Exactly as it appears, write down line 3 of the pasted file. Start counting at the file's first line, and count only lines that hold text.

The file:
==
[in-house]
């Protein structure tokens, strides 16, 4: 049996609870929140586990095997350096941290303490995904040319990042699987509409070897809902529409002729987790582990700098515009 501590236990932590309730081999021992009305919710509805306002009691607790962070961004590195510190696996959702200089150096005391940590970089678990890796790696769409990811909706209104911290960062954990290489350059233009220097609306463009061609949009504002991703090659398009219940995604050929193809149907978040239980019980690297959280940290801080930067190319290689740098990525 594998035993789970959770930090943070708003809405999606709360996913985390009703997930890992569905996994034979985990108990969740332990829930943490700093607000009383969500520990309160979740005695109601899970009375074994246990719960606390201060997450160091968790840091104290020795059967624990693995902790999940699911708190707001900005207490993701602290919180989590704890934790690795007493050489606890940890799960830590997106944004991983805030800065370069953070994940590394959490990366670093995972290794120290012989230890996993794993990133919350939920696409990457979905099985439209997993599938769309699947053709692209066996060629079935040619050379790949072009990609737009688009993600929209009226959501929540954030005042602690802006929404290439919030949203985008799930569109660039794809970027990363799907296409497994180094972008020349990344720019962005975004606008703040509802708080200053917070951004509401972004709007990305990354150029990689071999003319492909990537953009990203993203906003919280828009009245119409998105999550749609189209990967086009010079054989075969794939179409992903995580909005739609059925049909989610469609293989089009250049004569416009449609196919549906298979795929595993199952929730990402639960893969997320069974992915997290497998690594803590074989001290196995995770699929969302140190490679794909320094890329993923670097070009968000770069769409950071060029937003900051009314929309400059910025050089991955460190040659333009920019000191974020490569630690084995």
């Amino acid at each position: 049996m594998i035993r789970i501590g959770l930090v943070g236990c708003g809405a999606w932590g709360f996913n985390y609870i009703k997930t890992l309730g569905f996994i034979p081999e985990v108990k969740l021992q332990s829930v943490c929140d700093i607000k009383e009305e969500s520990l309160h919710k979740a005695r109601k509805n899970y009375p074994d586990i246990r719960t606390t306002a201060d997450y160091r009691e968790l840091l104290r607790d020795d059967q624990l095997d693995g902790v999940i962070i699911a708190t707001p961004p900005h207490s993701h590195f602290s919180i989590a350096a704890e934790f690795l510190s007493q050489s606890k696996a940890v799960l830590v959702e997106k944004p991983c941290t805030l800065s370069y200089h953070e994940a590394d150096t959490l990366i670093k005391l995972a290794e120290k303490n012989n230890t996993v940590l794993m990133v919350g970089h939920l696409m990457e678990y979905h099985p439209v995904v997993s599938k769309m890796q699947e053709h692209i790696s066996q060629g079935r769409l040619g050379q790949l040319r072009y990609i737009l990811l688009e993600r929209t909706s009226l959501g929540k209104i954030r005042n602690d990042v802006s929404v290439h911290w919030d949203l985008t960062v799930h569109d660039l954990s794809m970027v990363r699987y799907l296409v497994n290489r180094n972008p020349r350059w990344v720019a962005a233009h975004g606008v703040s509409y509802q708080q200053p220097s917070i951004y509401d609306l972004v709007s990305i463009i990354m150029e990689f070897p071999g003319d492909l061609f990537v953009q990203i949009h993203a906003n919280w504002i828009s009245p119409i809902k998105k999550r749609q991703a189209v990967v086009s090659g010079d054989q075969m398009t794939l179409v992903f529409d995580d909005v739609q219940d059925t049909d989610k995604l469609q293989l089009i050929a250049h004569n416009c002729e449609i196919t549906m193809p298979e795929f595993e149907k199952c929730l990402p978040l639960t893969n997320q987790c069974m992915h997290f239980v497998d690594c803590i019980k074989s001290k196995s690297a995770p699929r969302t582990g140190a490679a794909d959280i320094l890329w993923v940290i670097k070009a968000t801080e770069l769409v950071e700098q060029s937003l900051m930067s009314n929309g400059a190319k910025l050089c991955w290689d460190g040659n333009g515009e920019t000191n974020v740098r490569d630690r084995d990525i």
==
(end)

């Amino acid at each position: 049996m594998i035993r789970i501590g959770l930090v943070g236990c708003g809405a999606w932590g709360f996913n985390y609870i009703k997930t890992l309730g569905f996994i034979p081999e985990v108990k969740l021992q332990s829930v943490c929140d700093i607000k009383e009305e969500s520990l309160h919710k979740a005695r109601k509805n899970y009375p074994d586990i246990r719960t606390t306002a201060d997450y160091r009691e968790l840091l104290r607790d020795d059967q624990l095997d693995g902790v999940i962070i699911a708190t707001p961004p900005h207490s993701h590195f602290s919180i989590a350096a704890e934790f690795l510190s007493q050489s606890k696996a940890v799960l830590v959702e997106k944004p991983c941290t805030l800065s370069y200089h953070e994940a590394d150096t959490l990366i670093k005391l995972a290794e120290k303490n012989n230890t996993v940590l794993m990133v919350g970089h939920l696409m990457e678990y979905h099985p439209v995904v997993s599938k769309m890796q699947e053709h692209i790696s066996q060629g079935r769409l040619g050379q790949l040319r072009y990609i737009l990811l688009e993600r929209t909706s009226l959501g929540k209104i954030r005042n602690d990042v802006s929404v290439h911290w919030d949203l985008t960062v799930h569109d660039l954990s794809m970027v990363r699987y799907l296409v497994n290489r180094n972008p020349r350059w990344v720019a962005a233009h975004g606008v703040s509409y509802q708080q200053p220097s917070i951004y509401d609306l972004v709007s990305i463009i990354m150029e990689f070897p071999g003319d492909l061609f990537v953009q990203i949009h993203a906003n919280w504002i828009s009245p119409i809902k998105k999550r749609q991703a189209v990967v086009s090659g010079d054989q075969m398009t794939l179409v992903f529409d995580d909005v739609q219940d059925t049909d989610k995604l469609q293989l089009i050929a250049h004569n416009c002729e449609i196919t549906m193809p298979e795929f595993e149907k199952c929730l990402p978040l639960t893969n997320q987790c069974m992915h997290f239980v497998d690594c803590i019980k074989s001290k196995s690297a995770p699929r969302t582990g140190a490679a794909d959280i320094l890329w993923v940290i670097k070009a968000t801080e770069l769409v950071e700098q060029s937003l900051m930067s009314n929309g400059a190319k910025l050089c991955w290689d460190g040659n333009g515009e920019t000191n974020v740098r490569d630690r084995d990525i």